Cacique had done more than enough to earn a place at stud, but the question was whether to stand him at Banstead Manor alongside Dansili or at Juddmonte’s Kentucky outpost in Lexington. Juddmonte chose Banstead Manor, and he served a full book in his first season at stud in 2007. The 28 foals in his first crop meant drastic measures for his second, but his fertility got worse instead of better.

When Cacique’s first crop reached the races in 2010, however, they immediately showed promise, with the filly Katerini running second in the listed Prix Yacowlef. The following spring, Mutual Trust captured the Group 3 Prix Paul de Moussac and followed up with a victory in the Group 1 Prix Jean Prat. Meanwhile, in England, Census won the Group 3 Geoffrey Freer Stakes, Slumber won a listed race, and Dominant ran third in the Group 2 York Stakes.

Dominant was sold to race in Hong Kong shortly after that effort and has now won 3 of 14 starts in the former British colony. Bred in Ireland by Newhall Ltd., Dominant was purchased for $158,732 by John Warren on behalf of the Highclere syndicate at the 2009 Tattersalls October yearling sale.

His dam, Es Que, was a maiden winner in France and has subsequently produced stakes-placed Es Que Love, by Clodovil, another good son of Danehill. Es Que is out of stakes winner Bellona, by Bering, herself a half-sister to Group 3 winner In Clover, by Inchinor – who is the dam of multiple stakes winner Dream Clover, by Oasis Dream – and to stakes winner Bayourida, by Slew o’ Gold, who is the dam of stakes winner Telluride, by Montjeu. Dominant’s third dam,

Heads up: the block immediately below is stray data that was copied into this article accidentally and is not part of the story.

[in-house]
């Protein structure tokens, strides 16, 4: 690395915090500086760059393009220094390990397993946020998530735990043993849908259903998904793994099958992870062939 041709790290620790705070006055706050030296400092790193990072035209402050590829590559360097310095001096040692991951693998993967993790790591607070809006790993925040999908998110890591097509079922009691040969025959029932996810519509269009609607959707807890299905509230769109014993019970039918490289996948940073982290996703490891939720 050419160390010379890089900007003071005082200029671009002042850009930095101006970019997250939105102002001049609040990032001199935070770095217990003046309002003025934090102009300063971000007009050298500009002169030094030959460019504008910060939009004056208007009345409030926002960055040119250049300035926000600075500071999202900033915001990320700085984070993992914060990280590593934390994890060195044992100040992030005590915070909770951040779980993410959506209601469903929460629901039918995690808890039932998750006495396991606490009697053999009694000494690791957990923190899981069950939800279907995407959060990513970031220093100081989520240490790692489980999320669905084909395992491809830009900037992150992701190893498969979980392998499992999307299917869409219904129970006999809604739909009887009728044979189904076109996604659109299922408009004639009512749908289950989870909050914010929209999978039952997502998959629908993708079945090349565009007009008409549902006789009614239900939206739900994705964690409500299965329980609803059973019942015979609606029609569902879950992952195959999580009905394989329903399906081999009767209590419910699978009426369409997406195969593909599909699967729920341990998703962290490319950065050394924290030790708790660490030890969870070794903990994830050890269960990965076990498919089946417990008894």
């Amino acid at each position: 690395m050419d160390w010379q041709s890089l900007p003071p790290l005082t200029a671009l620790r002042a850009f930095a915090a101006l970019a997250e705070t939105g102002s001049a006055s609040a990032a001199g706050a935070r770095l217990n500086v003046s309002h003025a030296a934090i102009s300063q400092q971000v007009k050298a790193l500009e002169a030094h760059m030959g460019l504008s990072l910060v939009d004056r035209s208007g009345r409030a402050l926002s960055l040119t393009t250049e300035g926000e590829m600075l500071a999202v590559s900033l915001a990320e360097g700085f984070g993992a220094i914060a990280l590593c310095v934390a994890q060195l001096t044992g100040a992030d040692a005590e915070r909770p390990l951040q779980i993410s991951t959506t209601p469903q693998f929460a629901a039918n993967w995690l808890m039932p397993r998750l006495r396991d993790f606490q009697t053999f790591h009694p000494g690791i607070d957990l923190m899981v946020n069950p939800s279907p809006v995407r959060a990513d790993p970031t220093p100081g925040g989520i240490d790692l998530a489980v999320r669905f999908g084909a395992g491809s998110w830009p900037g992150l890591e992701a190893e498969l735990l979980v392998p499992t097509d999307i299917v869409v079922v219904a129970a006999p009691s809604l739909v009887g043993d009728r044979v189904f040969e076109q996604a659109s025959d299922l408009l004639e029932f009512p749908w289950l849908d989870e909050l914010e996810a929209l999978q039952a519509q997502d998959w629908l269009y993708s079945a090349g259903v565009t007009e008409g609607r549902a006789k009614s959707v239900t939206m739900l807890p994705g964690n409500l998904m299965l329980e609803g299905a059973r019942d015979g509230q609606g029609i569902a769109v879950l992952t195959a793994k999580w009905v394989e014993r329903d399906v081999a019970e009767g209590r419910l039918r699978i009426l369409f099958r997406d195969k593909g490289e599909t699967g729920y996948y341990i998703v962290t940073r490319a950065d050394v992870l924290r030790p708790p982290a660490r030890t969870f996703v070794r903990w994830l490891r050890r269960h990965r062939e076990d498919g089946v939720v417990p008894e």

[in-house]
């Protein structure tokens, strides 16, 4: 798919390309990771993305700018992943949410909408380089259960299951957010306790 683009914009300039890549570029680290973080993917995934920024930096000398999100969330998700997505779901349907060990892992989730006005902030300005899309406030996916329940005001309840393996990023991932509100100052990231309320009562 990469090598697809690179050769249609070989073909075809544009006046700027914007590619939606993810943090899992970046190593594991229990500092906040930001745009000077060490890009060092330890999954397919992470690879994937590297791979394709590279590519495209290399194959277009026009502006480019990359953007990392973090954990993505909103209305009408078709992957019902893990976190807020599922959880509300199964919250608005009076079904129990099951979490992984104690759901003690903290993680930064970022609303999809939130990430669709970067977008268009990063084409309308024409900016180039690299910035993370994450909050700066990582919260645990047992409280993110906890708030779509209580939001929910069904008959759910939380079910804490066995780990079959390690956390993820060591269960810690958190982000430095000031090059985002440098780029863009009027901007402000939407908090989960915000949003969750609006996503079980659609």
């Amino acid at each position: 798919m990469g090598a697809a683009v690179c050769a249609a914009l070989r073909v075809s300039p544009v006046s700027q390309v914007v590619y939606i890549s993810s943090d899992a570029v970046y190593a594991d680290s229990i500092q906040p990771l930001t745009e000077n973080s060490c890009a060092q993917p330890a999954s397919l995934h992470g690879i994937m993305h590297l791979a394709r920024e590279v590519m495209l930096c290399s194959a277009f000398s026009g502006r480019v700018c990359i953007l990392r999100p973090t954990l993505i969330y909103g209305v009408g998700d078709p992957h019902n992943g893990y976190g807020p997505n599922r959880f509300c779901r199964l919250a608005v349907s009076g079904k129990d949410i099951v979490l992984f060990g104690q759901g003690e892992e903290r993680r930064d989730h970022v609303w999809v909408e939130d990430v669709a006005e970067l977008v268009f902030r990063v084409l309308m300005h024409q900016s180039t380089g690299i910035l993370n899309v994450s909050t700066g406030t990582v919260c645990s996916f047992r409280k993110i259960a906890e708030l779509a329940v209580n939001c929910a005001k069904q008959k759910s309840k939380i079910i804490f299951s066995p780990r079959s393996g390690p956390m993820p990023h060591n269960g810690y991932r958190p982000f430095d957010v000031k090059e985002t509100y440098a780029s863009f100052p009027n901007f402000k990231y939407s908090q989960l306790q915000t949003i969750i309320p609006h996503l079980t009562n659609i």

Bellarida, by Bellypha, won the Group 3 Prix de Royaumont and is a fourth-generation descendant of the great French foundation mare Vali, by Sunny Boy, the dam of champion Val de Loir and Epsom Oaks winner Valoris.

Cacique’s second crop of only three named foals includes Group 2 winner Canticum (Allegro Viva, by Distant View), so it is very good news that his new regimen of breeding once a day to a limited book of mares is working. Cacique has 30 weanlings of 2013, and with a 2014 crop approaching 40 in the offing, prospects are bright for more good runners by Cacique.

In appearance, Cacique resembles Dansili far more closely than Champs Elysees, who is a taller, leggier horse. With his limited number of foals, he might never manage to be a leading sire like his brother, but he certainly has proved that he is worth the trouble his connections have gone through to make him a productive stallion.